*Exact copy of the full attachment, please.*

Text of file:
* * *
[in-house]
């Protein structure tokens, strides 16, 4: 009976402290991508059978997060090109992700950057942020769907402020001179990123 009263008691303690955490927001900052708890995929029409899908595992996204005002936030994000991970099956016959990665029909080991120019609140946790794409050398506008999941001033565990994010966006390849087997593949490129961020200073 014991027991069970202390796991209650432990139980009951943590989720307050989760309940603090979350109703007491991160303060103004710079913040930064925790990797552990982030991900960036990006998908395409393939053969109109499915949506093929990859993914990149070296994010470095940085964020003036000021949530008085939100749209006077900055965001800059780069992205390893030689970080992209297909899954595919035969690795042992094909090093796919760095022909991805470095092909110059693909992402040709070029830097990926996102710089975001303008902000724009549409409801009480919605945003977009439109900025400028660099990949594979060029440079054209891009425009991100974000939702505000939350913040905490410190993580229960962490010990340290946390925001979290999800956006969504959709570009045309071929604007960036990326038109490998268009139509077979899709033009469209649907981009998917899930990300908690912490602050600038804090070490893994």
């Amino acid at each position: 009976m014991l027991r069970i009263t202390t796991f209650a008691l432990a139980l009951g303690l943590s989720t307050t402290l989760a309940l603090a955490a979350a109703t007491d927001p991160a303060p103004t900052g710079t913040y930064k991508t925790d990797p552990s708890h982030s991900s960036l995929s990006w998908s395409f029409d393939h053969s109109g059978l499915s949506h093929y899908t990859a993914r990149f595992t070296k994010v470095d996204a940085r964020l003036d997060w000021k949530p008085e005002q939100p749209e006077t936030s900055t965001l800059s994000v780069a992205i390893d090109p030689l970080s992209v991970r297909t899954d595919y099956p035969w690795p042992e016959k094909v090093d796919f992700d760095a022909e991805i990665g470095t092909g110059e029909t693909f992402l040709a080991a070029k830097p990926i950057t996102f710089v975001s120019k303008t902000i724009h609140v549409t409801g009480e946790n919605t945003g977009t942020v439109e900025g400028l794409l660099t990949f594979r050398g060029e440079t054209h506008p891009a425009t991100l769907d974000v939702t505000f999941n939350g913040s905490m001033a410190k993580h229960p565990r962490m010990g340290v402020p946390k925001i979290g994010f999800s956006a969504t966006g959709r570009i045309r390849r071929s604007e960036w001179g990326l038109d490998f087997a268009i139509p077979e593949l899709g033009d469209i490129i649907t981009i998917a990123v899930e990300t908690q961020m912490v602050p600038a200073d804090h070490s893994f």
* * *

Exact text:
[in-house]
């Protein structure tokens, strides 16, 4: 009976402290991508059978997060090109992700950057942020769907402020001179990123 009263008691303690955490927001900052708890995929029409899908595992996204005002936030994000991970099956016959990665029909080991120019609140946790794409050398506008999941001033565990994010966006390849087997593949490129961020200073 014991027991069970202390796991209650432990139980009951943590989720307050989760309940603090979350109703007491991160303060103004710079913040930064925790990797552990982030991900960036990006998908395409393939053969109109499915949506093929990859993914990149070296994010470095940085964020003036000021949530008085939100749209006077900055965001800059780069992205390893030689970080992209297909899954595919035969690795042992094909090093796919760095022909991805470095092909110059693909992402040709070029830097990926996102710089975001303008902000724009549409409801009480919605945003977009439109900025400028660099990949594979060029440079054209891009425009991100974000939702505000939350913040905490410190993580229960962490010990340290946390925001979290999800956006969504959709570009045309071929604007960036990326038109490998268009139509077979899709033009469209649907981009998917899930990300908690912490602050600038804090070490893994």
């Amino acid at each position: 009976m014991l027991r069970i009263t202390t796991f209650a008691l432990a139980l009951g303690l943590s989720t307050t402290l989760a309940l603090a955490a979350a109703t007491d927001p991160a303060p103004t900052g710079t913040y930064k991508t925790d990797p552990s708890h982030s991900s960036l995929s990006w998908s395409f029409d393939h053969s109109g059978l499915s949506h093929y899908t990859a993914r990149f595992t070296k994010v470095d996204a940085r964020l003036d997060w000021k949530p008085e005002q939100p749209e006077t936030s900055t965001l800059s994000v780069a992205i390893d090109p030689l970080s992209v991970r297909t899954d595919y099956p035969w690795p042992e016959k094909v090093d796919f992700d760095a022909e991805i990665g470095t092909g110059e029909t693909f992402l040709a080991a070029k830097p990926i950057t996102f710089v975001s120019k303008t902000i724009h609140v549409t409801g009480e946790n919605t945003g977009t942020v439109e900025g400028l794409l660099t990949f594979r050398g060029e440079t054209h506008p891009a425009t991100l769907d974000v939702t505000f999941n939350g913040s905490m001033a410190k993580h229960p565990r962490m010990g340290v402020p946390k925001i979290g994010f999800s956006a969504t966006g959709r570009i045309r390849r071929s604007e960036w001179g990326l038109d490998f087997a268009i139509p077979e593949l899709g033009d469209i490129i649907t981009i998917a990123v899930e990300t908690q961020m912490v602050p600038a200073d804090h070490s893994f």